Macos – How to zip multiple files into separate archives

applescriptmacosshellterminalzip

I admit this question was asked here before:

Like Zip into separate files where the person who asked didn't specify the OS he used and received no answers.

I need to separate a huge directory into multiple .zip files that are not interdependent on each other. So, instead of:

file1.zip
file2.z01
file3.z02

I would like the following set of files instead:

file1.zip
file2.zip
file3.zip

Basically this is my question. I'm on OS X so a shell script or AppleScript would be the easiest way to go.

In addition, here is a guy who asked the same thing – only he wanted to create a .tar archive: How to Creating separate archives for a set of files

The answer is correct, but it will result in tar files:

for file in ls *; do tar -czvf $file.tar.gz$file ; done


PS: This last part is just for those of you who are fit in Keyboard Maestro:

I also tried to perform this in Keyboard Maestro, I have a "for each" action setup which determines the file paths and then triggers a shell script. The output is correct and the macro works if I paste it in the terminal (e.g. zip /Users/me/Desktop/test /Users/me/Desktop/test.txt).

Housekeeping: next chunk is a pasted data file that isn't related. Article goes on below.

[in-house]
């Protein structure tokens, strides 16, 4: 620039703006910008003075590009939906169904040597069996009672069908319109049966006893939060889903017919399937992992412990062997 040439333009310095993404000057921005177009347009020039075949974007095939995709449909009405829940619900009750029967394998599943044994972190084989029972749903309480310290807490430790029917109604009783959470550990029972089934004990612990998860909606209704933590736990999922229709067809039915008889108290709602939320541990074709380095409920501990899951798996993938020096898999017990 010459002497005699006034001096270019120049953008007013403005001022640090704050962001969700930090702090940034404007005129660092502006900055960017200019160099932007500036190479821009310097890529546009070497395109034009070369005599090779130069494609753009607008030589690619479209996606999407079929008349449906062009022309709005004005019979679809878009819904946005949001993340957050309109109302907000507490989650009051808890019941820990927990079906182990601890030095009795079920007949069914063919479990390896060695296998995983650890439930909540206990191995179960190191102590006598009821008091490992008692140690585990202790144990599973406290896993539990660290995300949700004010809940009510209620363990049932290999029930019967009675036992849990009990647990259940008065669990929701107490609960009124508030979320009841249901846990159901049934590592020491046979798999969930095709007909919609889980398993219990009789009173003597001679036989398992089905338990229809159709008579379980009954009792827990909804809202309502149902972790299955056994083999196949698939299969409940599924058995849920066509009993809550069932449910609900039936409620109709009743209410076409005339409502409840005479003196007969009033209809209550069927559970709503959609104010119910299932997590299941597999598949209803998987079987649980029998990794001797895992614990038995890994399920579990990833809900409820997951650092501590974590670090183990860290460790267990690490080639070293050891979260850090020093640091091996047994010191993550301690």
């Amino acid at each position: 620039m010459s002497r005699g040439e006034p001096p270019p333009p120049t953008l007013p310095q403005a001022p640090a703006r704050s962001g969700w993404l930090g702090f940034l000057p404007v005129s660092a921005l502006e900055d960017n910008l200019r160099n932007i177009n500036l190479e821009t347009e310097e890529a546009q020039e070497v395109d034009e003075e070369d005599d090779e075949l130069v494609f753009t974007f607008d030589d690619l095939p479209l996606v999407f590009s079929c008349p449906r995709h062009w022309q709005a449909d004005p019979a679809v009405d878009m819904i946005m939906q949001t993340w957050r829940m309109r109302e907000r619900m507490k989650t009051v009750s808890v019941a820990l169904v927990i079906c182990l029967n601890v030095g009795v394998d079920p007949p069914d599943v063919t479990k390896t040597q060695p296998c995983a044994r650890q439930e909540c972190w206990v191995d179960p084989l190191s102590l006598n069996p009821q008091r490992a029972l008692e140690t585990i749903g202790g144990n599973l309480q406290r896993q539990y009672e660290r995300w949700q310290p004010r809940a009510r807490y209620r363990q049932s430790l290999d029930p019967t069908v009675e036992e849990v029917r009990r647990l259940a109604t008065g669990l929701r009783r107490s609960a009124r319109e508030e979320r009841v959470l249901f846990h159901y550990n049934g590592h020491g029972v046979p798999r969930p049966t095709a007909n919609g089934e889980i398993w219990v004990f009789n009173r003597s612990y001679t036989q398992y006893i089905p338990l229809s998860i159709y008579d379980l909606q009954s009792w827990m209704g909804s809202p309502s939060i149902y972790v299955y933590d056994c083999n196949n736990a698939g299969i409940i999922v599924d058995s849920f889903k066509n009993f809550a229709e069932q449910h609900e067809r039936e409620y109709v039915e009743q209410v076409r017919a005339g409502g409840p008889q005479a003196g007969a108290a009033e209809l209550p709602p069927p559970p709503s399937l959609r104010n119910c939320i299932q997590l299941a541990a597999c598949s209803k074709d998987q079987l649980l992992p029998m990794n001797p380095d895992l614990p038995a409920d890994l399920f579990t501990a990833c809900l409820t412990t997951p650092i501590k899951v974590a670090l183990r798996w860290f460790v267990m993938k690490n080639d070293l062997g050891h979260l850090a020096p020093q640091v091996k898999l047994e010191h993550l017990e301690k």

However, when I pass the two variables to the shell script in Keyboard Maestro won't work:
zip "$KMVAR_zipPath" "$KMVAR_sourcePath"

The solution is pretty easy. If you want to do this for every file, recursively, use find. It will list all files and directories, descending into subdirectories too.

find . -type f -execdir zip '{}.zip' '{}' \;


Explanation:

• The first argument is the directory you want to begin in, .
• Then we will restrict it to find files only (-type f)
• The -execdir option allows us to run a command on each file found, executing it from the file's directory
• This command is evaluated as zip file.txt.zip file.txt, for example, since all occurrences of {} are replaced with the actual file name. This command needs to be ended with \;

Of course, find has more options. If instead you just want to stay in your current directory, not descending into subdirectories:

find . -type f -maxdepth 1 -execdir zip '{}.zip' '{}' \;


If you want to restrict it to certain file types, use the -name option (or -iname for case-insensitive matching):

find . -type f -name "*.txt" …


Anything else (including looping with for over the output of ls *) is pretty ugly syntax in my opinion and likely to break, e.g. on files with spaces in their name or due to too many arguments.